14. Now, coming to the interim order which is to be passed at this stage it is to be noted that it will be the third interim order in sequence and it is found necessary at this stage on account of the Diwali festival which is in the offing. It may gives some relief to these hungry employees from whom work has been taken by the liquidator for all these months and who earned their wages and who are unfortunately not paid till today. I, therefore, pass the following interim directions :
The concerned employees who are listed in the chart extracted earlier whose total wage bill works up to Rs. 1,21,600 for four months from July to October, 1984, have to be paid for the period as well as for nine days, from June 22, 1984, to June 30, 1984, as the provisional liquidator took charge of the company's properties from that date. The extent of contribution and the percentage of the contribution of each of the financing institutions including banks will have to be decided hereafter. For the present, I may adopt the same yardstick and the formula which was adopted by me while passing the earlier two interim orders. On that basis, the four banks will contribute 50%, each in equal proportion, meaning thereby each will contribute 12 1/2%. Similarly, the four financial institutions, viz., ICICI, IDBI, IFCI and GIIC, will contribute 12 1/2% each.
15. The total amount to be deposited on that basis by the concerned secured creditors with the liquidator should be enough to cover four months' wage bill which works up to Rs. 1,21,600. In addition thereto, the amount for covering unpaid wages from June 22, 1984, shall also be deposited. The official liquidator will work out these figures and the amount of 12 1/2% contribution which each of these institutions and agencies has to contribute pursuant to this order. It must be made clear that from the total amount so calculated, deductions should be effected to the extent of Rs. 250 per each workman as these payments are already made on two occasions by way of ad hoc payments on account to the concerned employees for meeting their urgent needs during the earlier two festivals. The official liquidator shall calculate the net amount payable to the concerned employees up to October 31, 1984, accordingly and intimate the required contribution amount on 12 1/2% basis to each of the secured creditors. The said exercise shall be completed by the official liquidator by Thursday, October 18, 1984. Thereupon, the concerned secured creditors shall deposit their respective amounts of contribution by Friday, October 19, 1984. The collected amount shall be distributed to the concerned workmen by October 20, 1984, or latest by October 21, 1984, at the mill premises and the liquidator shall adopt the same modus operandi as adopted on earlier two occasions. It is made clear that the present directions are purely ad hoc and will enure the final decision of this company application after the financial institutions decide as to what they propose to do in connection with the realisation of their security. For that purpose, the application stands adjourned to November 6, 1984.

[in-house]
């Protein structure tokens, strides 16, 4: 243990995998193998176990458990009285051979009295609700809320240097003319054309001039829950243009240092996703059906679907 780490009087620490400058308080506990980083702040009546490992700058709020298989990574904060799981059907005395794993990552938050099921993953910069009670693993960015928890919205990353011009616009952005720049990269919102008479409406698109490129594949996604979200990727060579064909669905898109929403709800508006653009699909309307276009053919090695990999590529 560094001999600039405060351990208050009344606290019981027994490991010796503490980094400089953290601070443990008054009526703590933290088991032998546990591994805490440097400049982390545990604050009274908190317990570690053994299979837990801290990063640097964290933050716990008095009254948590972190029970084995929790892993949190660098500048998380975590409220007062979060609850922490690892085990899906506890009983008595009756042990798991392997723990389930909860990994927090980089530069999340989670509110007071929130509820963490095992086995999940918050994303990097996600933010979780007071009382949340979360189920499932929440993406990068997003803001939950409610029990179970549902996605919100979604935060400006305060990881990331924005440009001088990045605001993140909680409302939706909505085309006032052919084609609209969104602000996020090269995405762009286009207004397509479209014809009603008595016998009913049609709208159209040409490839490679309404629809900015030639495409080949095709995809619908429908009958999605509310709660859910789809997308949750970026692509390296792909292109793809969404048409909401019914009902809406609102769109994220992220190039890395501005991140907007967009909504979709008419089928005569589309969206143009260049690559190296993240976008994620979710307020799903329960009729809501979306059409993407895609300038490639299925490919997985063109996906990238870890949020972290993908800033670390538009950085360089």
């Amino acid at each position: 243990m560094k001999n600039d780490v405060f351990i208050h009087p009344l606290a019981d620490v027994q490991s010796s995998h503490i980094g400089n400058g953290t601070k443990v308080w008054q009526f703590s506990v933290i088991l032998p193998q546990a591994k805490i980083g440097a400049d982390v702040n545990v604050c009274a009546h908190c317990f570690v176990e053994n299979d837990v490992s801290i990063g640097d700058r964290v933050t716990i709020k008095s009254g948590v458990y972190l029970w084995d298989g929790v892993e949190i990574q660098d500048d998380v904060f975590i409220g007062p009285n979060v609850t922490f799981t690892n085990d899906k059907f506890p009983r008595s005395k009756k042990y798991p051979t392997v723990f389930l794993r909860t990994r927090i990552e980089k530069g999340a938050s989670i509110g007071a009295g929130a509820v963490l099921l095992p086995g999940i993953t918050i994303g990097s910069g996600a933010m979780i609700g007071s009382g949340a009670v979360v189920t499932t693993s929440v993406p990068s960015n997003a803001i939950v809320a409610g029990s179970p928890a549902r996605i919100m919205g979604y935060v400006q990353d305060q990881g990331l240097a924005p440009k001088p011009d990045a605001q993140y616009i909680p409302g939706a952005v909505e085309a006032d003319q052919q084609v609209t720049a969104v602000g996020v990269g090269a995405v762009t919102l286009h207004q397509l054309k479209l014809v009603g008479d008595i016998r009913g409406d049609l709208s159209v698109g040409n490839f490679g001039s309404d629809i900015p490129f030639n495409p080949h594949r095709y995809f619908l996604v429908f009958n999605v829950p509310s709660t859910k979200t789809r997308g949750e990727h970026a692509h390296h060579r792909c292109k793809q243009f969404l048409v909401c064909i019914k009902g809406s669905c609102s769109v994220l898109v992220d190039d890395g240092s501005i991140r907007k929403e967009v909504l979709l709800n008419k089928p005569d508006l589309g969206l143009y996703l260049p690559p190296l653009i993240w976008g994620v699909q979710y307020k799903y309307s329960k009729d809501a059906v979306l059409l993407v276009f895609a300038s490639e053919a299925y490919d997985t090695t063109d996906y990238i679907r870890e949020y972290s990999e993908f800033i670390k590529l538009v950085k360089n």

16. I must further mention that the learned counsel for the financial institutions vehemently contended that no interim order can be passed at this stage. It is not possible to accept this submission for the simple reason that their main objection regarding lack of power is company court to pass this order has been overruled on merits. So far as inter se contribution is concerned, all the banks as well as these financial institutions are inherently sound. It cannot be suggested that compliance with the ultimate order of adjustment of contribution as and when passed by this court will meet with any difficulty. Therefore, no prejudice will be caused to these financial institutions if each of them is made to contribution 12 1/2% on ad hoc basis. Request on behalf of the financial institutions by their learned counsel to stay the operation of my present order is rejected as the very purpose of passing the present order will be frustrated by granting any stay.